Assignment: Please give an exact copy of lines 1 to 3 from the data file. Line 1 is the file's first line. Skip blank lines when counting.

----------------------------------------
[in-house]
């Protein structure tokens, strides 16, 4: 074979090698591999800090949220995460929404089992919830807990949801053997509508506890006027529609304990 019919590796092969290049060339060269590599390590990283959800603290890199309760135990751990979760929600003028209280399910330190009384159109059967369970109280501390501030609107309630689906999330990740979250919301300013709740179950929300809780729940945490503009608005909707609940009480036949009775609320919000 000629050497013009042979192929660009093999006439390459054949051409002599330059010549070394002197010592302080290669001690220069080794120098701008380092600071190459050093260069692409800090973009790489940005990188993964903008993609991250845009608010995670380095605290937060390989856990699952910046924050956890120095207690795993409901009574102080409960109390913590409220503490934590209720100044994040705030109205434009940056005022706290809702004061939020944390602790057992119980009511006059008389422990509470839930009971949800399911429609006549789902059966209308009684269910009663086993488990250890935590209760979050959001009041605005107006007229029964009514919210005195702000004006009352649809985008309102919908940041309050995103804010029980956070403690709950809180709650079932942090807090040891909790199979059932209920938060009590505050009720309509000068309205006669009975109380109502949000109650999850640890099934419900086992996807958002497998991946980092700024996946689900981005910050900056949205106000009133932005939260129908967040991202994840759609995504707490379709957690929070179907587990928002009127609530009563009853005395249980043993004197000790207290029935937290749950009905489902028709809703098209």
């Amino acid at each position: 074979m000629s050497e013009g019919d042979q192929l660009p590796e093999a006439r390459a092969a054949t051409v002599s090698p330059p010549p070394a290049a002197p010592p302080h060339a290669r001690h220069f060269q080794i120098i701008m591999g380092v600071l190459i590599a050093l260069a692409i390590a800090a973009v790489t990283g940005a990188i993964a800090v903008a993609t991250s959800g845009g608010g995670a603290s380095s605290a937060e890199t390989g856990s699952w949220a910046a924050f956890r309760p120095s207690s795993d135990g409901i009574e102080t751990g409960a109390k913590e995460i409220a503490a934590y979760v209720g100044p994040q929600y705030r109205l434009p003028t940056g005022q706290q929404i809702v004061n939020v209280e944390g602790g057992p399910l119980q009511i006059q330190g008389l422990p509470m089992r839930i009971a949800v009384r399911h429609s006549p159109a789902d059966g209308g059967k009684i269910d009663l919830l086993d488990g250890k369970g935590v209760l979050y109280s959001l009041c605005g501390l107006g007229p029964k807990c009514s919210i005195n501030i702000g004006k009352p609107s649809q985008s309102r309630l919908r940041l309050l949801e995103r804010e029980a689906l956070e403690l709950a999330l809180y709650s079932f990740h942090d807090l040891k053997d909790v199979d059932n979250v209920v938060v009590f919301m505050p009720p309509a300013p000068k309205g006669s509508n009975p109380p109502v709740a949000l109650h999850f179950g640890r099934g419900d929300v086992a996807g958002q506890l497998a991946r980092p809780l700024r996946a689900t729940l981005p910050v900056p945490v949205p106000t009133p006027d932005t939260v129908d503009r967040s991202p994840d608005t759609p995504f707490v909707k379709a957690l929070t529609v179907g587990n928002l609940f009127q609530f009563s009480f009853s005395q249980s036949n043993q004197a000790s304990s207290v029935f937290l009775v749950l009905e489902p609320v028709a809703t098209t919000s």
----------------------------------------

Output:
[in-house]
């Protein structure tokens, strides 16, 4: 074979090698591999800090949220995460929404089992919830807990949801053997509508506890006027529609304990 019919590796092969290049060339060269590599390590990283959800603290890199309760135990751990979760929600003028209280399910330190009384159109059967369970109280501390501030609107309630689906999330990740979250919301300013709740179950929300809780729940945490503009608005909707609940009480036949009775609320919000 000629050497013009042979192929660009093999006439390459054949051409002599330059010549070394002197010592302080290669001690220069080794120098701008380092600071190459050093260069692409800090973009790489940005990188993964903008993609991250845009608010995670380095605290937060390989856990699952910046924050956890120095207690795993409901009574102080409960109390913590409220503490934590209720100044994040705030109205434009940056005022706290809702004061939020944390602790057992119980009511006059008389422990509470839930009971949800399911429609006549789902059966209308009684269910009663086993488990250890935590209760979050959001009041605005107006007229029964009514919210005195702000004006009352649809985008309102919908940041309050995103804010029980956070403690709950809180709650079932942090807090040891909790199979059932209920938060009590505050009720309509000068309205006669009975109380109502949000109650999850640890099934419900086992996807958002497998991946980092700024996946689900981005910050900056949205106000009133932005939260129908967040991202994840759609995504707490379709957690929070179907587990928002009127609530009563009853005395249980043993004197000790207290029935937290749950009905489902028709809703098209």
């Amino acid at each position: 074979m000629s050497e013009g019919d042979q192929l660009p590796e093999a006439r390459a092969a054949t051409v002599s090698p330059p010549p070394a290049a002197p010592p302080h060339a290669r001690h220069f060269q080794i120098i701008m591999g380092v600071l190459i590599a050093l260069a692409i390590a800090a973009v790489t990283g940005a990188i993964a800090v903008a993609t991250s959800g845009g608010g995670a603290s380095s605290a937060e890199t390989g856990s699952w949220a910046a924050f956890r309760p120095s207690s795993d135990g409901i009574e102080t751990g409960a109390k913590e995460i409220a503490a934590y979760v209720g100044p994040q929600y705030r109205l434009p003028t940056g005022q706290q929404i809702v004061n939020v209280e944390g602790g057992p399910l119980q009511i006059q330190g008389l422990p509470m089992r839930i009971a949800v009384r399911h429609s006549p159109a789902d059966g209308g059967k009684i269910d009663l919830l086993d488990g250890k369970g935590v209760l979050y109280s959001l009041c605005g501390l107006g007229p029964k807990c009514s919210i005195n501030i702000g004006k009352p609107s649809q985008s309102r309630l919908r940041l309050l949801e995103r804010e029980a689906l956070e403690l709950a999330l809180y709650s079932f990740h942090d807090l040891k053997d909790v199979d059932n979250v209920v938060v009590f919301m505050p009720p309509a300013p000068k309205g006669s509508n009975p109380p109502v709740a949000l109650h999850f179950g640890r099934g419900d929300v086992a996807g958002q506890l497998a991946r980092p809780l700024r996946a689900t729940l981005p910050v900056p945490v949205p106000t009133p006027d932005t939260v129908d503009r967040s991202p994840d608005t759609p995504f707490v909707k379709a957690l929070t529609v179907g587990n928002l609940f009127q609530f009563s009480f009853s005395q249980s036949n043993q004197a000790s304990s207290v029935f937290l009775v749950l009905e489902p609320v028709a809703t098209t919000s």